Real-world data show mRNA vaccines reduce infection risk by 90%
Real-world data reported Monday in MMWR showed that the two COVID-19 messenger RNA vaccines authorized for use in the United States reduce the risk for SARS-CoV-2 infection by 90% 2 or more weeks after administration of the second dose.
A study of nearly 4,000 health care personnel, first responders and other frontline and essential workers also showed the messenger RNA (mRNA) vaccines manufactured by Pfizer-BioNTech and Moderna are 80% effective after one dose.
“Our national vaccination efforts are working,” CDC Director Rochelle P. Walensky, MD, MPH, said in a White House press briefing.
In an earlier statement, Walensky said the data “should offer hope to the millions of Americans receiving COVID-19 vaccines each day and to those who will have the opportunity to roll up their sleeves and get vaccinated in the weeks ahead. The authorized vaccines are the key tool that will help bring an end to this devastating pandemic.”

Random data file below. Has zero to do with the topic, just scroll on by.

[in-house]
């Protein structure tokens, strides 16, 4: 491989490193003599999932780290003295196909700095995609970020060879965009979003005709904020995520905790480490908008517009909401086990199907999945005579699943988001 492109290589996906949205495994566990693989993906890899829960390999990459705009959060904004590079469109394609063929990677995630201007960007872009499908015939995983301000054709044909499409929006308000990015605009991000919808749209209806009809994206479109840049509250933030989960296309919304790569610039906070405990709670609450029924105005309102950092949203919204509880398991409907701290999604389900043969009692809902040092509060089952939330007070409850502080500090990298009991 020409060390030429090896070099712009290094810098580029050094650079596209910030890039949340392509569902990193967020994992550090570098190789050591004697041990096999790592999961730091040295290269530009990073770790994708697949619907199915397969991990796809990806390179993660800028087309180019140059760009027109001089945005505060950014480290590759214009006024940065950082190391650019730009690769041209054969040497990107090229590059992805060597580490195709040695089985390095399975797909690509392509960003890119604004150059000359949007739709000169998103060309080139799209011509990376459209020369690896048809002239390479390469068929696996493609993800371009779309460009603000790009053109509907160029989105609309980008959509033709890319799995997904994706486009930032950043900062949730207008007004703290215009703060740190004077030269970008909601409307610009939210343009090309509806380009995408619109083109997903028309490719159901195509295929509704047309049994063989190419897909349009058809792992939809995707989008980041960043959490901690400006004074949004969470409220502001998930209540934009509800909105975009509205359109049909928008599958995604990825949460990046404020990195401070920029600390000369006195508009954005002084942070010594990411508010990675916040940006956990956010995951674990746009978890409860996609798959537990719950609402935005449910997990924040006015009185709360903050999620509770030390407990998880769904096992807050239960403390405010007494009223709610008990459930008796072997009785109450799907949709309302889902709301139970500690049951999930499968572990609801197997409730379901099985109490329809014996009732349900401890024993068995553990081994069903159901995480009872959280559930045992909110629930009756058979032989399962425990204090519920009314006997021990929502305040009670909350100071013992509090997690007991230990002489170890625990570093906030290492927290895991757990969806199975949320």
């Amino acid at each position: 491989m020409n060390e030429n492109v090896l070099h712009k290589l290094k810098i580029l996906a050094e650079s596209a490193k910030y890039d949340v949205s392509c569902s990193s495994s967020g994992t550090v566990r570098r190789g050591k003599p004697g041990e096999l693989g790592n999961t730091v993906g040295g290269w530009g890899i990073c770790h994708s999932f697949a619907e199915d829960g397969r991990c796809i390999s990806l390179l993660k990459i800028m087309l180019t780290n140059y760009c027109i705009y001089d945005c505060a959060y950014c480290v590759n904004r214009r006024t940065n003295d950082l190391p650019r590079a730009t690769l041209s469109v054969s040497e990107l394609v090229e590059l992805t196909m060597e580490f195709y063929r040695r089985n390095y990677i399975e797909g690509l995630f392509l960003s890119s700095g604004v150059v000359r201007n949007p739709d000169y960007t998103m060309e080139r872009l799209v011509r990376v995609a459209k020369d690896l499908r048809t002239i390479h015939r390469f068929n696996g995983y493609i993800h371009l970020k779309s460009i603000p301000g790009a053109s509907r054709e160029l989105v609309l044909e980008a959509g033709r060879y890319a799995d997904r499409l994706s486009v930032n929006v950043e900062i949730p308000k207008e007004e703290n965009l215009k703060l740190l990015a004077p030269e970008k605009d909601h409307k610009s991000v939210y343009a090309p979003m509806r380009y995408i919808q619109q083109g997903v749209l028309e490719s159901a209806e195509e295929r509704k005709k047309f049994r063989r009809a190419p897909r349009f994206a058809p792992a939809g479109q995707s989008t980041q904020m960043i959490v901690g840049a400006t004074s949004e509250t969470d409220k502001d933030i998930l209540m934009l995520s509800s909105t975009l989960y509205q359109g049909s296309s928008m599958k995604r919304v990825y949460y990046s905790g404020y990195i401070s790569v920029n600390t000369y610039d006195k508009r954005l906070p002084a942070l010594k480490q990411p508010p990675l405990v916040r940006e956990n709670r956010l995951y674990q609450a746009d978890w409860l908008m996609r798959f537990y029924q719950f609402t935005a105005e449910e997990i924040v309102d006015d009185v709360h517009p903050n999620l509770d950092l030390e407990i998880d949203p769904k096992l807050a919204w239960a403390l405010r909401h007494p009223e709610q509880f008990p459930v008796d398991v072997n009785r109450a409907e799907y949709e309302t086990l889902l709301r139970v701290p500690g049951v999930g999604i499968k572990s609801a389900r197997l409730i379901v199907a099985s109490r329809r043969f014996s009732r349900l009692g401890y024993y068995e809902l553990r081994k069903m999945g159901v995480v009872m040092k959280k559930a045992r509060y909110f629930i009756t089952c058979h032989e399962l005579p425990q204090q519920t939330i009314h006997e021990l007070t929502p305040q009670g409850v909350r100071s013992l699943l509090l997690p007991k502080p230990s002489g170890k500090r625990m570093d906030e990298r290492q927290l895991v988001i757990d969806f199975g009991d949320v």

“These findings also underscore the importance of getting both of the recommended doses of the vaccine in order to get the greatest level of protection against COVID-19, especially, as our concerns about variants escalate,” she said later at the briefing.
For the study, Mark G. Thompson, PhD, deputy chief for science in the Epidemiology and Prevention Branch of the CDC’s Influenza Division, and colleagues assessed the vaccines’ efficacy among 3,950 health care workers, first responders and frontline workers with no documented SARS-CoV-2 infection in six states between Dec. 14, 2020, and March 13, 2021. Of the participants, 2,479 (62.8%) had received both doses of an mRNA vaccine and 477 (12.1%) received a single dose.
According to Thompson and colleagues, there were 0.04 infections reported per 1,000 person-days among fully immunized participants — those with at least 2 weeks since their second dose — and 0.19 infections reported per 1,000 person days among participants who had received their first dose at least 14 days ago. By comparison, there were 1.38 reported infections per 1,000 person days among unvaccinated participants.
“Given that there is uncertainty related to the number of days required to develop immunity postvaccination, future research examining vaccine effectiveness at different intervals is warranted,” the authors wrote. “These interim vaccine effectiveness findings for both Pfizer-BioNTech’s and Moderna’s mRNA vaccines in real-world conditions complement and expand upon the vaccine effectiveness estimates from other recent studies and demonstrate that current vaccination efforts are resulting in substantial preventive benefits among working-age adults.”